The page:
I also hit a bit of a low energy patch which even affected my desire to sew. What I do in those patches is make wearable muslins. That way, I can keep in practice, try a new pattern and maybe get a decent garment to wear or at the very least find a pattern that is worth revisiting.
I try and find bits of fabric that are very cheap at Spotlight in order to make wearable muslins. This was one such piece - backing cotton for quilt making. It was very wide (about 260 cms) and as it was only $3.00 per metre, I purchased three metres. My original intent was to use it instead of muslin or calico for unwearable muslins (toiles) but I liked the fabric enough that I decided to risk garments. Although I have to say it is a little thick and cardboard like.
For this dress, I used a McCall's pattern (M7466):
This is a princess seamed dress - as you can see, the seams run vertically all the way down the dress, and I thought this would be a good line for my straighter body. There is a waist seam as well, which I was not sure about as I don't have a waist, but I thought it would just go into the line of the garment.
The pattern suggests some quite thick materials -faux suede, corduroy, cotton blends, so I thought my thick cardboard like fabric might work.
I did a quick test of the bodice and it seemed to fit reasonably well. I cut a 14 front, a 12 back, and added a little to the sides at the waist. I added small patch pockets to the front of the dress. And the neckline was far too high, so I had to lower it. I did this by trimming the garment's neck directly after I had sewn the bodice up. - not my favourite way of doing things, but needs must. If you look at the pattern picture, you can see the neckline is running right across the models neck - how uncomfortable. I also lowered the front waist a little as I knew it would ride up on me. The pattern also uses yoke facings and a front facing. I thought this was going to be a little thick given the fabric I was working with, and I chose to use a lawn lining in the bodice instead. I also added 4 inches in length.
I did not like the large pockets shown on version D, nor do I like breast pockets. I decided to do a small patch pockets on the skirt.
All the seams are topstitched, which took up considerable time. Just as well I like topstitching. I did not like the way the pattern suggested double seaming and trimming next to the second line of stitching, then fold over and top stitch, so I flat felled the seams instead.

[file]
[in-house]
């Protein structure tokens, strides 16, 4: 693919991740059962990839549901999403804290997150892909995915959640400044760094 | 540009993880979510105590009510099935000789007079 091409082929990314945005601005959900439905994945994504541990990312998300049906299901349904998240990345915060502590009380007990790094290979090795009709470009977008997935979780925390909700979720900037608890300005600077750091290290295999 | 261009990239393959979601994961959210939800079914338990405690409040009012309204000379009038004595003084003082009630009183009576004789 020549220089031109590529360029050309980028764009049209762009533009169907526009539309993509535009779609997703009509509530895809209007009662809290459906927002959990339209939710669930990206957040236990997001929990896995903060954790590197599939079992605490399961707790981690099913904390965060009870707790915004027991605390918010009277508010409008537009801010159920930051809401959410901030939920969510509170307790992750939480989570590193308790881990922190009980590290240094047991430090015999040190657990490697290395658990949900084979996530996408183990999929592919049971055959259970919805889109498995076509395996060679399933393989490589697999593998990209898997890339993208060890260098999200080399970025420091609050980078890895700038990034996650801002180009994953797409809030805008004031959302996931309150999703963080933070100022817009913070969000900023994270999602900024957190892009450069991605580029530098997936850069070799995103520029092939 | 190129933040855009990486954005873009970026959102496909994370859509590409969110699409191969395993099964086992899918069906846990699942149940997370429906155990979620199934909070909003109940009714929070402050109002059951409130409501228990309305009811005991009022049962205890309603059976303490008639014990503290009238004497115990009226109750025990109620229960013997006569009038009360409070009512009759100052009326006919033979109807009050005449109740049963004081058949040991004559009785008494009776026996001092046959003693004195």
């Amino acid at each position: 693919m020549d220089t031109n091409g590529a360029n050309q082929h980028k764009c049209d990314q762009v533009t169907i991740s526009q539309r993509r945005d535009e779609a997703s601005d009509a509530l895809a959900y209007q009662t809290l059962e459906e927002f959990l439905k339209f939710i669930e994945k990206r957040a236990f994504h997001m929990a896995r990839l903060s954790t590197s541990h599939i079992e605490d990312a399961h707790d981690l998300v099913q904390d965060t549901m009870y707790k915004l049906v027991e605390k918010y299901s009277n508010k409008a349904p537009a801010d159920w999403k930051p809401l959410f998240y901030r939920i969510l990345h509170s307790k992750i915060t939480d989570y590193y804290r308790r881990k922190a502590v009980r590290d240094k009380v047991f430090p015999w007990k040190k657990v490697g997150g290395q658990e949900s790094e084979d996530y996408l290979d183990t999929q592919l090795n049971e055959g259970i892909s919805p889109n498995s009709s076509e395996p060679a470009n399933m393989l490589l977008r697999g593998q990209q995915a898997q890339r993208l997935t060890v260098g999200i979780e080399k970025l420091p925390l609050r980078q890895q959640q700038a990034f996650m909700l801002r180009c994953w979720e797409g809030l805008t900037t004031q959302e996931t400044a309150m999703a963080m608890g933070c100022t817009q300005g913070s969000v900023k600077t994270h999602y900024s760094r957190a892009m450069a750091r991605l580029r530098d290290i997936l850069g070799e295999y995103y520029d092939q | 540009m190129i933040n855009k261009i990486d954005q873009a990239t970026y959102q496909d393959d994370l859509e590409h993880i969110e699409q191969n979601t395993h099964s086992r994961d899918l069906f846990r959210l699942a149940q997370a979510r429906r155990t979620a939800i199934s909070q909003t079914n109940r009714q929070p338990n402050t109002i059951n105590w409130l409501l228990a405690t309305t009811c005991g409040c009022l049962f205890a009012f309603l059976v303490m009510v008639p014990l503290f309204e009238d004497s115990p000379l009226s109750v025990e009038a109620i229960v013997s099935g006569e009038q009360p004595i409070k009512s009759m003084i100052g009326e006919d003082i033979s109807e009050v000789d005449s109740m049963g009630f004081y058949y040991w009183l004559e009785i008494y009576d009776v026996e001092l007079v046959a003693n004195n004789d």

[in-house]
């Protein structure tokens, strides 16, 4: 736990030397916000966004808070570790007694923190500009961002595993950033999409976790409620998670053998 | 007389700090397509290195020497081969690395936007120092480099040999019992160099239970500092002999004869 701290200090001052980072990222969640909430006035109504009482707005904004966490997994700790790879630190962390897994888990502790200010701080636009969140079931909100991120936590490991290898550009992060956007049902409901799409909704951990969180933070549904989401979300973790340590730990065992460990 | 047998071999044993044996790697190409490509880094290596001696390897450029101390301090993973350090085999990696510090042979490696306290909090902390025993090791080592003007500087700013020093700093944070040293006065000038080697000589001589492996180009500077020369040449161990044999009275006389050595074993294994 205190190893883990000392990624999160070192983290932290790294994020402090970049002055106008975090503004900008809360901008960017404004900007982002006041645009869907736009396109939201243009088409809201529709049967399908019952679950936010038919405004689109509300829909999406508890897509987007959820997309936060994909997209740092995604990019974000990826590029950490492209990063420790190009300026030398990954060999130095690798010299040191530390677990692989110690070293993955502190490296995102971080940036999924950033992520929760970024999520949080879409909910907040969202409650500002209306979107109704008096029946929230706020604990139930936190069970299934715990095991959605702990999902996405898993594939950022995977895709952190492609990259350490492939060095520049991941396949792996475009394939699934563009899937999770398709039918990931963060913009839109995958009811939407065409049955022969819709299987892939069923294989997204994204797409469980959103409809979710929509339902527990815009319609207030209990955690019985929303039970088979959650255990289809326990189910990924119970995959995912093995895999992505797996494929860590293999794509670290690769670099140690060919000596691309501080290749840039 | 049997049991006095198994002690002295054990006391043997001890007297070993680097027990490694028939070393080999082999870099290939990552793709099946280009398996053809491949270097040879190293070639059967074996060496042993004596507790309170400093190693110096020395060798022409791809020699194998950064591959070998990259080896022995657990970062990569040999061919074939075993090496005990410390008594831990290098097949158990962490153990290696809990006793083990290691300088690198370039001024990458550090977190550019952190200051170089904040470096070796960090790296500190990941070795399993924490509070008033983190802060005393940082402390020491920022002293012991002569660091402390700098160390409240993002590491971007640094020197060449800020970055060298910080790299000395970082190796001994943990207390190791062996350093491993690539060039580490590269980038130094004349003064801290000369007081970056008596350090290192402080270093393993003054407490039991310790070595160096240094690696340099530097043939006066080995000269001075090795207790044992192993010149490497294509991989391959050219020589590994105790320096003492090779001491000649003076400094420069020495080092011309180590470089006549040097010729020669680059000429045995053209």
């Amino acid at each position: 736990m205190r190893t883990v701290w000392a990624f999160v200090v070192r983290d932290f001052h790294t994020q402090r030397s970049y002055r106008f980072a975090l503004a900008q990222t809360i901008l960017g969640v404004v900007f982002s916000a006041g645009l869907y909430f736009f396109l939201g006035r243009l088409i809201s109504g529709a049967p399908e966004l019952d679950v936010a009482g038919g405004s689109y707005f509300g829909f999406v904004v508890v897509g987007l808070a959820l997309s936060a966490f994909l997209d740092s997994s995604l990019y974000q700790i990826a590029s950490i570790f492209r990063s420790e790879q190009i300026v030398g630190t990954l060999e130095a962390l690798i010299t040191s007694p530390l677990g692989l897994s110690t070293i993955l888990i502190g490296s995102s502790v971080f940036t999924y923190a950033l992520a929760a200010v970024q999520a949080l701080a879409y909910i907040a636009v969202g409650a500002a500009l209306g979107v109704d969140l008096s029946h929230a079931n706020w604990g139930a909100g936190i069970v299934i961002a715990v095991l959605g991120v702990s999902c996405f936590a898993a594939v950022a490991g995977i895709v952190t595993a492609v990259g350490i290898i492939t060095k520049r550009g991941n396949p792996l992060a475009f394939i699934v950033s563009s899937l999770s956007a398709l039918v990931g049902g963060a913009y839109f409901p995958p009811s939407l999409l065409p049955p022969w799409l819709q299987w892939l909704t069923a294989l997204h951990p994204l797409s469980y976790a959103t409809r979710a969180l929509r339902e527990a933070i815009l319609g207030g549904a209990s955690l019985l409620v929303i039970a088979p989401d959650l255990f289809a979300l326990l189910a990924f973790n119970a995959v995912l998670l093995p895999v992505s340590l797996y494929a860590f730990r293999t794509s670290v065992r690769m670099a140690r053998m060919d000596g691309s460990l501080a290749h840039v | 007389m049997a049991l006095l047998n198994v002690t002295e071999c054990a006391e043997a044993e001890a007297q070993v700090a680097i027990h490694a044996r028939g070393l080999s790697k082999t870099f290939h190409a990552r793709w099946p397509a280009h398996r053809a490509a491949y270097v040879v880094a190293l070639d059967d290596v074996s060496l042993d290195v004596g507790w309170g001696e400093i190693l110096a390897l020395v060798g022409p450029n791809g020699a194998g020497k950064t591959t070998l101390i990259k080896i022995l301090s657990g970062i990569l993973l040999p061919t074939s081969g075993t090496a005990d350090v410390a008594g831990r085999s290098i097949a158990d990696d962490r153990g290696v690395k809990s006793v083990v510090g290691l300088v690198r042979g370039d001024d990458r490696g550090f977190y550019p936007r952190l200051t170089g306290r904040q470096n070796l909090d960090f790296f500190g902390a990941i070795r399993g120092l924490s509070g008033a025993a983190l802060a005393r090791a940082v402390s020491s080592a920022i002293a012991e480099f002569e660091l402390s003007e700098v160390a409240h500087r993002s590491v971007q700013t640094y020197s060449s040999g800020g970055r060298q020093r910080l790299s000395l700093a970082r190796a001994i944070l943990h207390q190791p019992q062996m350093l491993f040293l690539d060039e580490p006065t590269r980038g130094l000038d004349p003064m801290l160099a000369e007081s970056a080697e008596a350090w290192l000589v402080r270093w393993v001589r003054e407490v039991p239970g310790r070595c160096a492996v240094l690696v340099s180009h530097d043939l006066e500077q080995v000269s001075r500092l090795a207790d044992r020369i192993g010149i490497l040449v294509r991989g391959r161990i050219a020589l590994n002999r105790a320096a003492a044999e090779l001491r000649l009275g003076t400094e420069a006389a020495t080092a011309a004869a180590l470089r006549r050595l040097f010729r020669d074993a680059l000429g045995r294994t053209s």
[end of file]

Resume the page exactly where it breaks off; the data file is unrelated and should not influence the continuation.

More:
The hemline was very deep - two inches. This on an A-line shape. I could see potential hemming problems here, and hemmed at 1.25 inches. I also altered the shape of the seam at the hemline so that it did not flare out - I tapered it in slightly to get rid of some of the fullness normally pinched in.
The zipper insertion recommended by the pattern was a lapped zip. The seam allowance for this was 5/8 inch. Now, if you ever do a lapped zip, do yourself a favour and add a 1 inch seam allowance. You will need this for and effective lap, and also to have enough allowance to stitch the zip in.
I think mastering a lapped zip is one of the best things I ever did - they are still really useful if you can't get an invisible zip that matches your fabric.
I have to admit that the cotton was absolutely horrible to work with, and my overlocker refused to do a good job with the armhole seams. I looked at the mess, and covered it with binding:
Well, enough of the details, it's time for the pictures:
There is a little bit of fullness at the back, and generally, I have allowed a lot of ease with this garment. That is because I like to be able to move, and really don't like fitted garments at all unless they have stretch in them. And when I bend over, I do need quite a bit of ease:
As far as the fabric is concerned, I think this will work for Autumn, but I would like a nice, lightweight one next summer. The fabric is a bit thick and bulky, but when you think about it, so were the fabrics recommended by the pattern - faux suede and corduroy. Scuba was also on the list.
I can't help but think this dress would actually work better in a lighter weight fabric. So next summer, I shall find out. I am putting the altered pattern to one side so that it can be remade in something a little softer.
That's it for now, my Fit and Finish dress for the Make a Garment a Month group's February theme:
Next week I will show you the Lisette trousers:
Now, these really are a fun pair of pants and the firmer fabric works well. But I will tell you all these next week.
For now, wishing you all the best, wherever you are,